How Anyone Can Turn Into A Creative Genius

How Anyone Can Turn Into A Creative Genius
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A few years ago I was invited to give a TED talk about crowdsourcing. When I started to prepare for the talk, I brainstormed ways I could share my ideas in a more creative and engaging manner. When I hit a roadblock in my thinking, I turned to my crowd of friends and followers on Facebook and Twitter and asked them, "How do you think I can best create an 'Aha' moment for people who are trying to make sense of crowdsourcing?"

Instead of brainstorming solo, I decided that there was no better way to explain crowdsourcing then to ask my crowd how to do so. I call this practice Mindsharing, a purposeful and pointed crowdsourcing effort to access the collective wisdom of a big crowd.

After seeking advice from my crowd I received many ideas about how to approach my TED presentation, some bad and some good. The most interesting piece of advice that I received was from a sixteen-year-old who suggested I recreate a famous crowdsourcing experiment where eight hundred people at a country fair were asked to guess the weight of a slaughtered and dressed ox. While no one individually knew the weight of the ox, the crowd collectively guessed the weight of the animal when their individual guesses were tallied and the median weight determined. The collective intelligence of this crowd was also more accurate than any of the estimates of cattle experts that were solicited separately from the crowd.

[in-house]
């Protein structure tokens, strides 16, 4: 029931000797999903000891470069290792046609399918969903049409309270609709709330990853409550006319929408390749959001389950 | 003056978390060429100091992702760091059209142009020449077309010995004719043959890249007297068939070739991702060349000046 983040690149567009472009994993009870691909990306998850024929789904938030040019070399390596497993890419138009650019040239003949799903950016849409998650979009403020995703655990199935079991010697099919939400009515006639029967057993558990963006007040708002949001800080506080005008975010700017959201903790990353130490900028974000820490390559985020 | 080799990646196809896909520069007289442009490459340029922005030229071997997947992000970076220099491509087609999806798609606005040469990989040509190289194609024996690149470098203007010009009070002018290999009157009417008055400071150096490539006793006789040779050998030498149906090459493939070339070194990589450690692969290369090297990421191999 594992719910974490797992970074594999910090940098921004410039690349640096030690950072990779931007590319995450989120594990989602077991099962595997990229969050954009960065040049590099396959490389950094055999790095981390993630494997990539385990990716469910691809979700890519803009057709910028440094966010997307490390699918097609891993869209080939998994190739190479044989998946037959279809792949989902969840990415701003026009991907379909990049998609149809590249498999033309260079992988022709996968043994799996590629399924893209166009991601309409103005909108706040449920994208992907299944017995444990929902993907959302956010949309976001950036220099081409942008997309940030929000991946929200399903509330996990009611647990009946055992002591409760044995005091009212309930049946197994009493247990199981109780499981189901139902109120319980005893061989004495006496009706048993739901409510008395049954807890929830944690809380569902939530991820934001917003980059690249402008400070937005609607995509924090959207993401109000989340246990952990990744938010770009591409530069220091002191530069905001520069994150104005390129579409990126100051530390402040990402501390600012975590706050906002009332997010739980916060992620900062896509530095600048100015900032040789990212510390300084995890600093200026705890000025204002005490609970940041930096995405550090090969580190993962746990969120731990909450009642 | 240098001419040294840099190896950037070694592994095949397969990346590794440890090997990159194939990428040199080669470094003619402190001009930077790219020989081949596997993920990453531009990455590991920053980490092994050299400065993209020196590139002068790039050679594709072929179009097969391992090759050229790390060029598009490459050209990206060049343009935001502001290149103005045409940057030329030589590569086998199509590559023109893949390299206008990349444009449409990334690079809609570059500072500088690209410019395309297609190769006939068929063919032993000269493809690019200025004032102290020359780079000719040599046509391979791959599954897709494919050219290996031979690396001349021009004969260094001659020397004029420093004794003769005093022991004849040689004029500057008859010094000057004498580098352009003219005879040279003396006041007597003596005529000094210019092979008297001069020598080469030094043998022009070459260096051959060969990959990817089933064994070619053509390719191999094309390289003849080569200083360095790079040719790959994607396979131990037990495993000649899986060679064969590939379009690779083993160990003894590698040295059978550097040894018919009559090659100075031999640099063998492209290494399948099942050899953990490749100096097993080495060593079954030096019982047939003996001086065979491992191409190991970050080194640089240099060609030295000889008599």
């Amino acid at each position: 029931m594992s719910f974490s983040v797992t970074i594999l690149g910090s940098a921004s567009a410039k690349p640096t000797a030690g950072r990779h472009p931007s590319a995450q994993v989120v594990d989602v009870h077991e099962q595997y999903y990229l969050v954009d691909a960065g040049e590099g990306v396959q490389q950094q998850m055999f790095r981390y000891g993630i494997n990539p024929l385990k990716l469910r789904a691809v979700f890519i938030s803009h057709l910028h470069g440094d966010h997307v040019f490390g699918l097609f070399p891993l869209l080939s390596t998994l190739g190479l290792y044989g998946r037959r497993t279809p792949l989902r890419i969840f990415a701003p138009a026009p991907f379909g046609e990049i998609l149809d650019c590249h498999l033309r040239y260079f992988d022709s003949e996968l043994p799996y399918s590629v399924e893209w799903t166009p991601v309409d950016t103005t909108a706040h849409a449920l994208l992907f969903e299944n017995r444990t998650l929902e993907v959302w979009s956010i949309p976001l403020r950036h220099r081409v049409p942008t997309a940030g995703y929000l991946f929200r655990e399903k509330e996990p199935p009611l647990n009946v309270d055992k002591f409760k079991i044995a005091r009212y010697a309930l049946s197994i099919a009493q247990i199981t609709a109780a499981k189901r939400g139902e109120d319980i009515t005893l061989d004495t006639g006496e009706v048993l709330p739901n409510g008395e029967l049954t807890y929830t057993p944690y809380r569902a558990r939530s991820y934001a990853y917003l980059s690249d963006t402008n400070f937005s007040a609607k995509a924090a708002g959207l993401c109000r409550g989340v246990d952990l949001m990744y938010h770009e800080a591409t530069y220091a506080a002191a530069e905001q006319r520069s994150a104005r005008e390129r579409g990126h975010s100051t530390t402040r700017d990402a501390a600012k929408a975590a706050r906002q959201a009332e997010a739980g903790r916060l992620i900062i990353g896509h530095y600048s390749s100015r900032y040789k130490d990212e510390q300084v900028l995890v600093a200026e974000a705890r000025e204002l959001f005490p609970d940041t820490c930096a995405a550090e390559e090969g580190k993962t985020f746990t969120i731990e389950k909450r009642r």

This idea seemed just crazy and exciting enough to really engage my audience. What did I have to lose? So, I reached out to TED to see if I could bring a real ox onstage with me during my presentation. Two weeks later I was notified that the TED team had secured an ox from a company that delivers animals to Hollywood movies. Not only did I have an ox, I had a movie-star ox. Reaching out to my crowd allowed me to harness this one incredible and creative idea that ended up making all the difference when delivering my TED Talk.

This approach to finding creative ideas and solutions is not limited to individuals. Many corporations are using this strategy (often called open innovation) to get new product ideas or find solutions to problems. Procter & Gamble is one of the most experienced and long-term leaders of crowdsourcing.

In 2001, it launched a platform called "Connect + Develop." This platform allows P&G to crowdsource for creativity and innovation, and as a result, thousands of new products have been developed. By publishing a list of what it is looking for -- this could be a new product, a new way of manufacturing something, or a creative idea for packaging -- Procter & Gamble calls its program an "open door to the world" and receives more than four thousand creative ideas a year from this pioneering form of Mindsharing.

Idea Bounty is another Mindsharing platform for companies to crowdsource creativity. It's a way for a company to work with thousands of "creatives" at one time. People send their ideas in response to the company's brief. If an idea is used, the company pays the predetermined "bounty" or reward offered for the best creative idea or solution. The type of Mindsharing that Idea Bounty is using (along with other companies such as GeniusRocket, Victors & Spoils, crowdSPRING, and DesignCrowd) is helping to usher in a new era of creativity -- making it transparent, accessible, and affordable.

Many other companies are letting the crowd build upon the creative ideas of one another. Amazon Studios allows screenwriters to post their screenplays and has the crowd decide which premises and scripts should be made into a feature-length movie. 99designs is a crowdsourced platform for creative design. A big crowd of hobbyists and professional designers offer their design ideas for logos, business cards, and even book covers.

Mindsharing helps people and organizations seeking out an innovative idea, a never-before-found solution, or a new approach to an old problem. Innovation that makes our lives easier and more joyful.

Together we are much more creative and smart than we can ever be alone.

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